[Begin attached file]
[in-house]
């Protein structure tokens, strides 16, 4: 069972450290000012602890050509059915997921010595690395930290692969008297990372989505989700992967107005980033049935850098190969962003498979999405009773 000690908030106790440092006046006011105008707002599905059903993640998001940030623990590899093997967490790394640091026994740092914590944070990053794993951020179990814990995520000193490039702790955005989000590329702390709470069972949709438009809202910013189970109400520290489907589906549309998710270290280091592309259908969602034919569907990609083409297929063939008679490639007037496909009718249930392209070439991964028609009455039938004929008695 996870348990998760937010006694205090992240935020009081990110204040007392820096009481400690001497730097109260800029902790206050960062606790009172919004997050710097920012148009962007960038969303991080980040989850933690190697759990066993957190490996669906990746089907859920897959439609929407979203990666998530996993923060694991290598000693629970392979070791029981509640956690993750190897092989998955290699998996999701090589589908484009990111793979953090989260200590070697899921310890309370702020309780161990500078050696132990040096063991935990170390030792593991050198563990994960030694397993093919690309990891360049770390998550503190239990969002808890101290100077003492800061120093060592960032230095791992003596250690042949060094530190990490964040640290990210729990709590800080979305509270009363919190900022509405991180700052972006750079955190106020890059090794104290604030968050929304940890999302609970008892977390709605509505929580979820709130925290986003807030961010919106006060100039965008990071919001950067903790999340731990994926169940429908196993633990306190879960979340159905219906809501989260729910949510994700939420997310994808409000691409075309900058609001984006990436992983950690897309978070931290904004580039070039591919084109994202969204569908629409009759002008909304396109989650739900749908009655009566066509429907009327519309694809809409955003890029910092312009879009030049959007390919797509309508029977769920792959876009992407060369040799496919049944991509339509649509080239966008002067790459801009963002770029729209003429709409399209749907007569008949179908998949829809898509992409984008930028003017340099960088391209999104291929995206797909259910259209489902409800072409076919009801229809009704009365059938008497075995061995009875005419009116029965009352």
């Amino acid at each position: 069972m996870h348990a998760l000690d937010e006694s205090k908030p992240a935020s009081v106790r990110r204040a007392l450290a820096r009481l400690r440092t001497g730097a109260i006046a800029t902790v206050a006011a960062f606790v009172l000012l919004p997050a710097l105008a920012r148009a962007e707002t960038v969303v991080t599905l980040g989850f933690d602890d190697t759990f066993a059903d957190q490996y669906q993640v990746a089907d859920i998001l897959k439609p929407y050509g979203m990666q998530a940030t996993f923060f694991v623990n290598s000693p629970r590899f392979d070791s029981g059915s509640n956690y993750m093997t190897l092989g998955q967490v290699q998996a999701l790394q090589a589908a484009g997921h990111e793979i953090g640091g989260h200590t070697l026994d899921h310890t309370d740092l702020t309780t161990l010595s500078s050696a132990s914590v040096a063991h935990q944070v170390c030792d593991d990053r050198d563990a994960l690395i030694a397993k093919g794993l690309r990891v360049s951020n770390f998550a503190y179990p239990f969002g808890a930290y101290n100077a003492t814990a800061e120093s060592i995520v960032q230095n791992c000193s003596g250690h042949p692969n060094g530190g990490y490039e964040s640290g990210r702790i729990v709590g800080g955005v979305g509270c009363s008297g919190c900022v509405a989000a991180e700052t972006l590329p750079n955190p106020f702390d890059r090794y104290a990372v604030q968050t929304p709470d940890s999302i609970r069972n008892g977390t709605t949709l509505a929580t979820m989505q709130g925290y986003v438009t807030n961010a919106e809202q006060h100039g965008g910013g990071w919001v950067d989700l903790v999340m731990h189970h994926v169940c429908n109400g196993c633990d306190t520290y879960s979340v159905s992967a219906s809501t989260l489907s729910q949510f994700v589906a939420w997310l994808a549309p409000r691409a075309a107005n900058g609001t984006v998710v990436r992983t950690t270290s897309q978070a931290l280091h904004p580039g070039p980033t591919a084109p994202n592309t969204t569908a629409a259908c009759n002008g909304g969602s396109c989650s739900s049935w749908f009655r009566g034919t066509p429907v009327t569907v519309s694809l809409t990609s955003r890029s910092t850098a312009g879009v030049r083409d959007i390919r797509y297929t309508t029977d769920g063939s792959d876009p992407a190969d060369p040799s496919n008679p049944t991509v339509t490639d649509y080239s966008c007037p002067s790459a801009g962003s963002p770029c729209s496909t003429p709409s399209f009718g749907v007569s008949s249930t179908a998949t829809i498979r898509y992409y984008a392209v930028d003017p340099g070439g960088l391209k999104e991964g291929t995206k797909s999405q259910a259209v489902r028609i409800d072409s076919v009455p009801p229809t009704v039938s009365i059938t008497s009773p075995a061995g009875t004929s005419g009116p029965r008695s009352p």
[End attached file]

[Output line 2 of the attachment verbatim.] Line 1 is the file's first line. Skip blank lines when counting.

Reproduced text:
């Protein structure tokens, strides 16, 4: 069972450290000012602890050509059915997921010595690395930290692969008297990372989505989700992967107005980033049935850098190969962003498979999405009773 000690908030106790440092006046006011105008707002599905059903993640998001940030623990590899093997967490790394640091026994740092914590944070990053794993951020179990814990995520000193490039702790955005989000590329702390709470069972949709438009809202910013189970109400520290489907589906549309998710270290280091592309259908969602034919569907990609083409297929063939008679490639007037496909009718249930392209070439991964028609009455039938004929008695 996870348990998760937010006694205090992240935020009081990110204040007392820096009481400690001497730097109260800029902790206050960062606790009172919004997050710097920012148009962007960038969303991080980040989850933690190697759990066993957190490996669906990746089907859920897959439609929407979203990666998530996993923060694991290598000693629970392979070791029981509640956690993750190897092989998955290699998996999701090589589908484009990111793979953090989260200590070697899921310890309370702020309780161990500078050696132990040096063991935990170390030792593991050198563990994960030694397993093919690309990891360049770390998550503190239990969002808890101290100077003492800061120093060592960032230095791992003596250690042949060094530190990490964040640290990210729990709590800080979305509270009363919190900022509405991180700052972006750079955190106020890059090794104290604030968050929304940890999302609970008892977390709605509505929580979820709130925290986003807030961010919106006060100039965008990071919001950067903790999340731990994926169940429908196993633990306190879960979340159905219906809501989260729910949510994700939420997310994808409000691409075309900058609001984006990436992983950690897309978070931290904004580039070039591919084109994202969204569908629409009759002008909304396109989650739900749908009655009566066509429907009327519309694809809409955003890029910092312009879009030049959007390919797509309508029977769920792959876009992407060369040799496919049944991509339509649509080239966008002067790459801009963002770029729209003429709409399209749907007569008949179908998949829809898509992409984008930028003017340099960088391209999104291929995206797909259910259209489902409800072409076919009801229809009704009365059938008497075995061995009875005419009116029965009352």